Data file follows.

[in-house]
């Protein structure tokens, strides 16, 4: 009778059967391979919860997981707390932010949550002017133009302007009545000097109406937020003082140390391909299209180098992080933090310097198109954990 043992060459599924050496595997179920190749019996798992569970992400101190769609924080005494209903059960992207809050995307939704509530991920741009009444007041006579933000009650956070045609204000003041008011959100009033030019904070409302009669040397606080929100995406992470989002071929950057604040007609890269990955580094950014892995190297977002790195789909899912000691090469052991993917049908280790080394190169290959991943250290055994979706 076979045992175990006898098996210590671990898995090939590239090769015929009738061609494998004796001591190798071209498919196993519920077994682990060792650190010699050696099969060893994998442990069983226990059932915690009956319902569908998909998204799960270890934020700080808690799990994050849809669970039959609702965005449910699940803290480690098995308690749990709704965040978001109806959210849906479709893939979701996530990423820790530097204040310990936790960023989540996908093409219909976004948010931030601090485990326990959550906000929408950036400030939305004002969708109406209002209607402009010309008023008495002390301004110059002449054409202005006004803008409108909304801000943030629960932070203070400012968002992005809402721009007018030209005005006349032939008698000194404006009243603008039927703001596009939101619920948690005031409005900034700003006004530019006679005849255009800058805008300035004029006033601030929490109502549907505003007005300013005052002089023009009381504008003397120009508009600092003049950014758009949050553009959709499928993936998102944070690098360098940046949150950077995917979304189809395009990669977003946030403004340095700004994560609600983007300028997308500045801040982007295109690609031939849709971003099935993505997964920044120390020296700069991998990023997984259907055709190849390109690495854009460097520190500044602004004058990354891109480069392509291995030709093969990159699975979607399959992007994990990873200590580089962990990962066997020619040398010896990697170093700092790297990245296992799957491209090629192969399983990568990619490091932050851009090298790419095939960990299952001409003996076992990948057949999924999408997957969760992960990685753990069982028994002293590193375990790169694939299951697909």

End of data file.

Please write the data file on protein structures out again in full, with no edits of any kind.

[in-house]
């Protein structure tokens, strides 16, 4: 009778059967391979919860997981707390932010949550002017133009302007009545000097109406937020003082140390391909299209180098992080933090310097198109954990 043992060459599924050496595997179920190749019996798992569970992400101190769609924080005494209903059960992207809050995307939704509530991920741009009444007041006579933000009650956070045609204000003041008011959100009033030019904070409302009669040397606080929100995406992470989002071929950057604040007609890269990955580094950014892995190297977002790195789909899912000691090469052991993917049908280790080394190169290959991943250290055994979706 076979045992175990006898098996210590671990898995090939590239090769015929009738061609494998004796001591190798071209498919196993519920077994682990060792650190010699050696099969060893994998442990069983226990059932915690009956319902569908998909998204799960270890934020700080808690799990994050849809669970039959609702965005449910699940803290480690098995308690749990709704965040978001109806959210849906479709893939979701996530990423820790530097204040310990936790960023989540996908093409219909976004948010931030601090485990326990959550906000929408950036400030939305004002969708109406209002209607402009010309008023008495002390301004110059002449054409202005006004803008409108909304801000943030629960932070203070400012968002992005809402721009007018030209005005006349032939008698000194404006009243603008039927703001596009939101619920948690005031409005900034700003006004530019006679005849255009800058805008300035004029006033601030929490109502549907505003007005300013005052002089023009009381504008003397120009508009600092003049950014758009949050553009959709499928993936998102944070690098360098940046949150950077995917979304189809395009990669977003946030403004340095700004994560609600983007300028997308500045801040982007295109690609031939849709971003099935993505997964920044120390020296700069991998990023997984259907055709190849390109690495854009460097520190500044602004004058990354891109480069392509291995030709093969990159699975979607399959992007994990990873200590580089962990990962066997020619040398010896990697170093700092790297990245296992799957491209090629192969399983990568990619490091932050851009090298790419095939960990299952001409003996076992990948057949999924999408997957969760992960990685753990069982028994002293590193375990790169694939299951697909």